It's a bit like the confused car owner looking for something safe, who buys a 4WD with the assumption that being a 4WD automatically makes it safer. In may be, but not necessarily. Having a better idea of what personal attributes to look for would put you in a far better position to make the right decision.

    Personality - A Good Tutor Is a People Person

    The most important personal qualities of a good tutor is the ability to communicate in a way that makes the learner feel motivated, enthusiastic and confident in their ability to master and enjoy whatever challenges come along. In other words, a good tutor must have good people skills, particularly when it comes to making learning fun and interesting for young students.

    They must be able to explain complicated concepts in a way that 'makes sense' to their student and must be able to inspire their student to want to engage in what they are learning. No matter the tutors’ qualifications, work experience, or job title, they will fail your child if they cannot do that.

    Whilst many school teacher's and highly qualified professions are great at doing this, we have not found any significant correlation between these personal attributes and any specific qualifications. Instead, we do find significant correlations between these attributes and specific personality traits.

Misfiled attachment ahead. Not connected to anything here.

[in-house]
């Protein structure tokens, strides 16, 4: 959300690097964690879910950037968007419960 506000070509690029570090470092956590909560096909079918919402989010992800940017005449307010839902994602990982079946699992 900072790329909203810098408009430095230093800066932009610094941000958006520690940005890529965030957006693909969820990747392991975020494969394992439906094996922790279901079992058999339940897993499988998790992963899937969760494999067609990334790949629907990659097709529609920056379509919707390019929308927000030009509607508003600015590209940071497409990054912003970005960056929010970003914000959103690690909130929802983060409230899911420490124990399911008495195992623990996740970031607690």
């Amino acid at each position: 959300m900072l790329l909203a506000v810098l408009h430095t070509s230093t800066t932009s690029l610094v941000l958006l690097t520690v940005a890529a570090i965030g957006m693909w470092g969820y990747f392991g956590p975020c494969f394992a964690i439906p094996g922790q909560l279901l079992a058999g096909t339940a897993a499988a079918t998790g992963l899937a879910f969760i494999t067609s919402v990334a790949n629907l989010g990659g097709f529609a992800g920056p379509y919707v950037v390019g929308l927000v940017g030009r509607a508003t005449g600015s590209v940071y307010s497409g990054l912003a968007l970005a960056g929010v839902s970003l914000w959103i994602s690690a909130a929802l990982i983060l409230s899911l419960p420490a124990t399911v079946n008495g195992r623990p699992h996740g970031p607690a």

For that reason, a good tutoring company will look at a tutors communication style and personality, not just the degrees they hold or the marks they achieved at school or university.

    Should I Just Find Someone Privately?

    You might be able to find a tutor who works in a 'sole trader' role in your local area. Just as buying a car from a private sale might be a bit cheaper than getting one through a reputable dealer with a warranty, finding someone operating as an individual for cash in hand jobs might be cheaper too, however, there is also much less certainty about the reliability of who you're getting.